Regretful De Soto council passes on realignment pact
The De Soto City Council approved last Thursday sending a letter to Johnson County Public Works stating the city will not enter into an interlocal agreement protecting the right of way of a proposed realigned intersection on Kill Creek Road.
As the letter was unanimously approved, two council members expressed regret the city couldn’t join in the agreement that would have had the city protect the right of way for a realigned Kill Creek Road/95th Street intersection, which all agree will become a major commercial site as De Soto develops.
The problem for the city was cost. It doesn’t have the money — estimated to be as much as $1.3 million — to purchase the right-of-way needed to maintain the county’s proposed realignment, and the county’s policy is not to buy right-of-way within cities.
The redesigned intersection is part of a larger county plan to realign Kill Creek Road south of 95th Street about a quarter mile to the west to align with Homestead Road. That plan necessitated a redesign of the intersection just south of Kansas Highway 10 so that it would have 90-degree corner. The county’s current design for the intersection accomplishes that by bowing 95th Street to the south to accomplish that angle.
Last month, public works director Mac Andrews, operations engineer Geoffrey Vohs and assistant county engineer Brian Pietig explained the reason behind the realignment of Kill Creek Road to the council. The goal was to prevent traffic congestion from existing driveways on the Kill Creek route, which is to be a six-lane parkway when fully built out 20 to 30 years in the future. The county representatives said the fear was the future arterial route would become a traffic bottleneck like Santa Fe Street west of Interstate 35 in Olathe or 23rd Street in Lawrence.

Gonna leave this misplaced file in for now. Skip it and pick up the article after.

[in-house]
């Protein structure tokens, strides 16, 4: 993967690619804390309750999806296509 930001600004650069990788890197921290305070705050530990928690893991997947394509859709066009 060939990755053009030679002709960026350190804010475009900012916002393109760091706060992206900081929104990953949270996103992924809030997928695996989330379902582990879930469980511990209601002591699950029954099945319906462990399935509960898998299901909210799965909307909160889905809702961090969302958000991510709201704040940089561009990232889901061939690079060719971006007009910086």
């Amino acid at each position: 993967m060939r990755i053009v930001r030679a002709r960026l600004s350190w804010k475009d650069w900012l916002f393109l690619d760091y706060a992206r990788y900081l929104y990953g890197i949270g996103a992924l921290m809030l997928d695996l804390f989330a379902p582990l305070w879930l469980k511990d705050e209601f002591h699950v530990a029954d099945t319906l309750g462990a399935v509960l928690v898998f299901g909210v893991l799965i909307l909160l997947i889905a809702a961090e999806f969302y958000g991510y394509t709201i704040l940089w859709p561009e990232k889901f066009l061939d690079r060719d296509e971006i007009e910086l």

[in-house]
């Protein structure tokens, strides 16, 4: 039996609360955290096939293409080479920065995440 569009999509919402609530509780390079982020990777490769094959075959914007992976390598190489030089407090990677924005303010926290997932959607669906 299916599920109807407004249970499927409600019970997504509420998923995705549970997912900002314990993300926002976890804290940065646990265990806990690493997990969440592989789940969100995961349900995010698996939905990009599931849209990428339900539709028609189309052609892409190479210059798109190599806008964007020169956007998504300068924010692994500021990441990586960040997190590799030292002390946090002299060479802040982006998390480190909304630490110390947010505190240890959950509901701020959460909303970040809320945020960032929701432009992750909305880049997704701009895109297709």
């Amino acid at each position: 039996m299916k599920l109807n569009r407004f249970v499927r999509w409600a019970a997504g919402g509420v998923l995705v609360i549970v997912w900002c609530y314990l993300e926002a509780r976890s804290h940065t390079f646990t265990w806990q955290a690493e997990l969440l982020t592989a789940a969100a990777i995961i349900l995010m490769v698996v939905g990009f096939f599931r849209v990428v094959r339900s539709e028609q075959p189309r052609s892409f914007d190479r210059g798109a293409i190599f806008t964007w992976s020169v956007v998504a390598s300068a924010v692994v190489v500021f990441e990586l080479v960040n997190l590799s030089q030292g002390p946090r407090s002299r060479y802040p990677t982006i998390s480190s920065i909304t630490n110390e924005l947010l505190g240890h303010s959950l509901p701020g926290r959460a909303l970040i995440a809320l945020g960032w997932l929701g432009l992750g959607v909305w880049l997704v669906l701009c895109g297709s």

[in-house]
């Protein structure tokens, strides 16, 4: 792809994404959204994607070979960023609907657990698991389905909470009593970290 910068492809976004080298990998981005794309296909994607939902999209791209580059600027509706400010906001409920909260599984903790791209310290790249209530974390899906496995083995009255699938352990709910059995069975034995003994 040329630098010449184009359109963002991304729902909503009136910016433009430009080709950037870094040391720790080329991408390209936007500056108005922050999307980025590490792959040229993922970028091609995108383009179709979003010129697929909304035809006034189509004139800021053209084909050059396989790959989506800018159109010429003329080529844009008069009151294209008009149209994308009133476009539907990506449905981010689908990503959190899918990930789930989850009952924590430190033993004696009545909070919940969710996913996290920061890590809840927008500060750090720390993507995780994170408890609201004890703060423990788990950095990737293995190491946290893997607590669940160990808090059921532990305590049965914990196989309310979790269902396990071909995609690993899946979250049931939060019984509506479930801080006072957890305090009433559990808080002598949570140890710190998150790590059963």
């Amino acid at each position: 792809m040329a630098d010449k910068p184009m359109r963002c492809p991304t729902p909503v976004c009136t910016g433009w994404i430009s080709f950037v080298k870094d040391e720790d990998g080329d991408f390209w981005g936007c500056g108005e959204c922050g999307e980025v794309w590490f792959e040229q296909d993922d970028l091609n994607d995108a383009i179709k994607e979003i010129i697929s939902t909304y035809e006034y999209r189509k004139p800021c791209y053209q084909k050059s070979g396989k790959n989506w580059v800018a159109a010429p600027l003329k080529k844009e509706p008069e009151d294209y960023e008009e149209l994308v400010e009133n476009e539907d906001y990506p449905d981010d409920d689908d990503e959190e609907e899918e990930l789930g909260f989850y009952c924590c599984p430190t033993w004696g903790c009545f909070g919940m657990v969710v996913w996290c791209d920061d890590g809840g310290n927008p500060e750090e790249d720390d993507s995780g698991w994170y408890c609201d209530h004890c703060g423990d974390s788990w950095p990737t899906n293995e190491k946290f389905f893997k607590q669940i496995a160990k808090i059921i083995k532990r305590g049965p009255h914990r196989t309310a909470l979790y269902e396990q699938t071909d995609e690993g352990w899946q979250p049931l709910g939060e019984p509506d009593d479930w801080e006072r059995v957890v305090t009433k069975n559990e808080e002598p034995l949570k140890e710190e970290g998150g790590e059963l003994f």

However, that route realignment could be 15 or 20 years in the future — long after the intersection starts to develop.
The county representatives said the realigned intersection would also be advantageous for its future commercial development. It would increase frontage along 95th Street and make it more likely the Kansas Department of Transportation would approve access from Kill Creek Road to the property to the west between 95th Street and K-10, they said.
The county representative’s presentation convinced a number of council members. Two, Councilwoman Mitra Templin and Councilman Ted Morse, said again last Thursday they liked the county’s proposal. Templin added that it was regrettable the owners of the property on the northwest side of the intersection, Bob Johnson and Ralph Lewis, were not at last month’s meeting to hear the county’s presentation.
The city’s action threatens not only the redesigned intersection but the shift of the future route to a Homestead Road alignment, on which the county contracted an environmental assessment and recent study to more thoroughly define the route.
De Soto Mayor Dave Anderson joined the two council members in expressing regret the city couldn’t afford to enter into the interlocal agreement to preserve the right of way. But Anderson said the county might reconsider its policy of not purchasing right-of-way in incorporated areas with the letter.